“In FY 2010, OSHA found 96,742 violations of OSHA’s standards and regulations in the nation’s workplaces, a 15.3% increase since FY 2006. The total number of serious and repeat violations issued increased by 22.1% and 8.1%, respectively, over the past five years. The total number of willful violations issued significantly increased by 217.1% since FY 2006 and increased by 278.8% since FY 2009.” —OSHA
It was fairly obvious that OSHA was really concentrating on Willful violations last year but it’s nice to see it quantified. That’s 3x as many as the last four years!
How could this affect you? Do you have an outstanding issue from a PHA, Incident Investigation or Compliance Audit that you have not addressed? If so, you might be looking at a Willful violation.
What is a Willful Violation? Let’s see what OSHA has to say about that:
(1) A willful violation exists under the Act where the evidence shows either an intentional violation of the Act or plain indifference to its requirements.
(a) The employer committed an intentional and knowing violation if:
- An employer representative was aware of the requirements of the Act, or the existence of an applicable standard or regulation, and was also aware of a condition or practice in violation of those requirements, and did not abate the hazard.
- An employer representative was not aware of the requirements of the Act or standards, but was aware of a comparable legal requirement (e.g., state or local law) and was also aware of a condition or practice in violation of that requirement, and did not abate the hazard.
(2) The employer committed a violation with plain indifference to the law where:
- Higher management officials were aware of an OSHA requirement applicable to the company’s business but made little or no effort to communicate the requirement to lower level supervisors and employees.
- Company officials were aware of a continuing compliance problem but made little or no effort to avoid violations. EXAMPLE: Repeated issuance of citations addressing the same or similar conditions.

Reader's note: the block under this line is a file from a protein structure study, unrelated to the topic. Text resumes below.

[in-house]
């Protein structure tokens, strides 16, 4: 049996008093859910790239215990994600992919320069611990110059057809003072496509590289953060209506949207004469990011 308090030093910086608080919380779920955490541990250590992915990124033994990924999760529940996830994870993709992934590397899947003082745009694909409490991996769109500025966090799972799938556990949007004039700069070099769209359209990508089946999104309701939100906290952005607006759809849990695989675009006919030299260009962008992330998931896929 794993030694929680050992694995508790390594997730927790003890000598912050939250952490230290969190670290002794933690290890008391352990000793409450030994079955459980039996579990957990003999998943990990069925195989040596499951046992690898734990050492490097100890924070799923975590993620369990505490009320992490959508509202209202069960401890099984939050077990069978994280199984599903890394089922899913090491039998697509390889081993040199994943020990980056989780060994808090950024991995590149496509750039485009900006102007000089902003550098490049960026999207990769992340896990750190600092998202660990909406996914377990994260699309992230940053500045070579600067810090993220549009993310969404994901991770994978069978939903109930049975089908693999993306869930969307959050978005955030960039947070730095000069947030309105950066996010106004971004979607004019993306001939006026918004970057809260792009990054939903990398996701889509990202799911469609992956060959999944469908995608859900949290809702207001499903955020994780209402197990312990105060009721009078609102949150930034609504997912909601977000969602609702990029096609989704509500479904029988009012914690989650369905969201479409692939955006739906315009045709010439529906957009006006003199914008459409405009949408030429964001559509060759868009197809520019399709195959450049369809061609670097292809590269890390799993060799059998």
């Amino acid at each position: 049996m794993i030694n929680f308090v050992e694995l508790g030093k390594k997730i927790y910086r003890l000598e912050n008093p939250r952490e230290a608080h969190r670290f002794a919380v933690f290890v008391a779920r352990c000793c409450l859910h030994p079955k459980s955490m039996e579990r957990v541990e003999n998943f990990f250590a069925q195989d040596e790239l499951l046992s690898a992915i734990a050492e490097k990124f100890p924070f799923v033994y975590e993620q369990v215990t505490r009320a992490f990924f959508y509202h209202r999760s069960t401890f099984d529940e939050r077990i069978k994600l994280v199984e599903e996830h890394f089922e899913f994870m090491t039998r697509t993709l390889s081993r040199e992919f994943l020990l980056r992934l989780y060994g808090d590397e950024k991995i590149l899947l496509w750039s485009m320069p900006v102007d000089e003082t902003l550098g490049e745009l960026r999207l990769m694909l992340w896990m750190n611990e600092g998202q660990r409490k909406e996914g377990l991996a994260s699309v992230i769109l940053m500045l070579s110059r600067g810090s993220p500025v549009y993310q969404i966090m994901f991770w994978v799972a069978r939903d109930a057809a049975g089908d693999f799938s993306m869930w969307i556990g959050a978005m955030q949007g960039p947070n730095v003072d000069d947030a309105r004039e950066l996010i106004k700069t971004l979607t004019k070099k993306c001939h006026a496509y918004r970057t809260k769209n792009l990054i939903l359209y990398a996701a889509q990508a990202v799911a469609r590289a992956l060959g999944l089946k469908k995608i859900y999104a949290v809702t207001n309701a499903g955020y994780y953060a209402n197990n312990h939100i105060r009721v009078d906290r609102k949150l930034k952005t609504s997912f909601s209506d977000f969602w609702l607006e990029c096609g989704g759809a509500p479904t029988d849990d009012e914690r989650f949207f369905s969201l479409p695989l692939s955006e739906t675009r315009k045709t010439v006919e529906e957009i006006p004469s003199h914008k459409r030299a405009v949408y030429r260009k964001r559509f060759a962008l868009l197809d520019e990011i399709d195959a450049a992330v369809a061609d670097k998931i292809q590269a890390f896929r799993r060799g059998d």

- An employer representative was not aware of any legal requirement, but was aware that a condition or practice was hazardous to the safety or health of employees and made little or no effort to determine the extent of the problem or to take the corrective action. Knowledge of a hazard may be gained from such means as insurance company reports, safety committee or other internal reports, the occurrence of illnesses or injuries, media coverage, or, in some cases, complaints of employees or their representatives.
- Finally, in particularly flagrant situations, willfulness can be found despite lack of knowledge of either a legal requirement or the existence of a hazard if the circumstances show that the employer would have placed no importance on such knowledge even if he or she had possessed it, or had no concern for the health or safety of employees.
(3) It is not necessary that the violation be committed with a bad purpose or an evil intent to be deemed “willful.” It is sufficient that the violation was deliberate, voluntary or intentional as distinguished from inadvertent, accidental or ordinarily negligent.
There’s plenty more where that came from. 1(a)(1) Seems to be a pretty clear cut case for not abating a known deficiency from a PHA, Incident Investigation, Compliance Audit, etc.